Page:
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No To 1,700 Job Cuts At EA

Thursday, December 12, 2013

GMB Calls On Environment Agency To Think Again Over 1,700 Job Cuts In Wake Of Last Weeks Storm Floods

Penny wise and pound foolish policies to cut over 10% of the Agency's staff will cripple the capacity and ability to respond effectively to emergencies and have proper defences against them in place says GMB.

GMB, the union for staff at the environment agency, commenting on an update from Chief Executive of Environment Agency regarding last week’s storm floods links it to proposals to 1,700 staff. See notes to editors for staff update on East Coast Surge recovery – from Paul Leinster, Chief Executive of the Environment Agency.

Justin Bowden, GMB National Officer, said "Just weeks after GMB warned of the risks to people and property of even more cuts to the Environment Agency, last week's storm surge and flooding, the worst for 60 years, must be a timely wake up call for government to think again about further cuts to the Environment Agency.

Penny wise and pound foolish policies to cut over 10% of the Agency's staff will cripple the capacity and ability to respond effectively to emergencies and have proper defences against them in place.

There needs to be a rethink on plans to implement central government cuts of 1,700 staff. This will put lives and property at greater risk if flood and storm damage

The Board and management of the Environment Agency must campaign jointly with GMB and the other trade unions before it is too late."

End

Contact Justin Bowden 07710 631 351 or Frank Minal 07713 079930

Notes to editors

Staff update on East Coast Surge recovery – from Paul Leinster, Chief Executive of the Environment Agency on 12th December.

I wrote to you at the start of the week to thank you for your work to protect people and places from flooding and to give you an update on the impact of the coastal surge. We are now in the recovery phase of the incident and are reviewing the impact of the extreme weather conditions on our flood risk assets that help protect people, property and infrastructure from flooding. We are moving quickly to understanding what priority repairs are needed and, in the medium to long term, what future investment is needed to keep coastal communities safe.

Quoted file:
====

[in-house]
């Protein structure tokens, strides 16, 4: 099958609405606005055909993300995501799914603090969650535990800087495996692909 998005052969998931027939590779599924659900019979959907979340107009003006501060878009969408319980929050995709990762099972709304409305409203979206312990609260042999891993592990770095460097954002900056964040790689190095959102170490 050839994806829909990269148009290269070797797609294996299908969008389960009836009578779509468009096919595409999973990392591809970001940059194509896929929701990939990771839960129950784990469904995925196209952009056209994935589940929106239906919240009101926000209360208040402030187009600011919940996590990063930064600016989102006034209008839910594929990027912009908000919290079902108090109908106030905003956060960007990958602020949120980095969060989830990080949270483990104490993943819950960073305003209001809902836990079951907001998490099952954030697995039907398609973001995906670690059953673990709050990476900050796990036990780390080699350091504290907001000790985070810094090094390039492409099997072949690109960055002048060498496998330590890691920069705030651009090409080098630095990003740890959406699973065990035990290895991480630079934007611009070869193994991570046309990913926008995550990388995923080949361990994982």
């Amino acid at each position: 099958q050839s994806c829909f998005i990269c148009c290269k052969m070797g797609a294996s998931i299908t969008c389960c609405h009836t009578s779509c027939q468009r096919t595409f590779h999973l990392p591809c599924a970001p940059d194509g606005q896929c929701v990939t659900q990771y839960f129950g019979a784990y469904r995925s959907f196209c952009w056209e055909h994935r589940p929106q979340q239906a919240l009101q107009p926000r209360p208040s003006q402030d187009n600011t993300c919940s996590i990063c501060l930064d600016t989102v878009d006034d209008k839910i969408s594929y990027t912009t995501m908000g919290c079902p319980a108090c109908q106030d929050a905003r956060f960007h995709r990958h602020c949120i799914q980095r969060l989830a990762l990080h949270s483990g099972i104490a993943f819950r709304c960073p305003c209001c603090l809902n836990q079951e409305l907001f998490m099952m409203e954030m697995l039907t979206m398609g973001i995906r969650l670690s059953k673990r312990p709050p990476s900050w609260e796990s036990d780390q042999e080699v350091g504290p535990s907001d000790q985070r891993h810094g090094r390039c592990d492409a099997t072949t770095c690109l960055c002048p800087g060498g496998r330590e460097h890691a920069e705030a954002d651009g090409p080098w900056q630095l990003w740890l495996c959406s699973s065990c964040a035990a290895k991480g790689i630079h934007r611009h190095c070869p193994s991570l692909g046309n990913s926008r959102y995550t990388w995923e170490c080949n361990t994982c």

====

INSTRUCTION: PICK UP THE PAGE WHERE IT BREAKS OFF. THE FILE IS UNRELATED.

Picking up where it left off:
The full implications of the flooding event are not yet clear, but we may need to prioritise some work to ensure recovery can be planned and delivered effectively. We have yet to establish whether there will be any impacts on this and next year’s budgets and any knock on effect to the organisational changes we are developing.

On the Strategic Reviews Response Programme, we are progressing with the work streams looking at ways of working and how we organise ourselves to deliver all our work either as a national once service or at Area level. This week Directors were due to consider the first work stream proposals. We have decided to delay this. This is because many of the people involved in these pieces of work were heavily involved in incident management and we want to make sure people are able to finish their proposals without undue pressure.

We will apply the lessons learnt from our management of the recent incident to emerging proposals and, while it is fresh in our minds, test incident management proposals against the challenges we faced together last week.

This won’t affect the timetable for the change. Directors will consider the proposals at a series of meetings in January and we still intend to begin staff consultation in February.

It’s a busy time for the Environment Agency. We have just managed the most serious coastal event for 60 years, whilst our Executive Manager group are in a period of consultation and we are reviewing our future structures. It’s important we are aware of one another’s well being and support each other through a time of uncertainty. Please keep talking to your line manager and using the materials available on Easinet to stay informed about our plans.

On Monday I will be hosting a Chat with the Chief with David Jordon. We want all of you to feel able to take part and ask questions. We want to be open and honest with you about the future direction of the Environment Agency and to hear your views.

 

 

 

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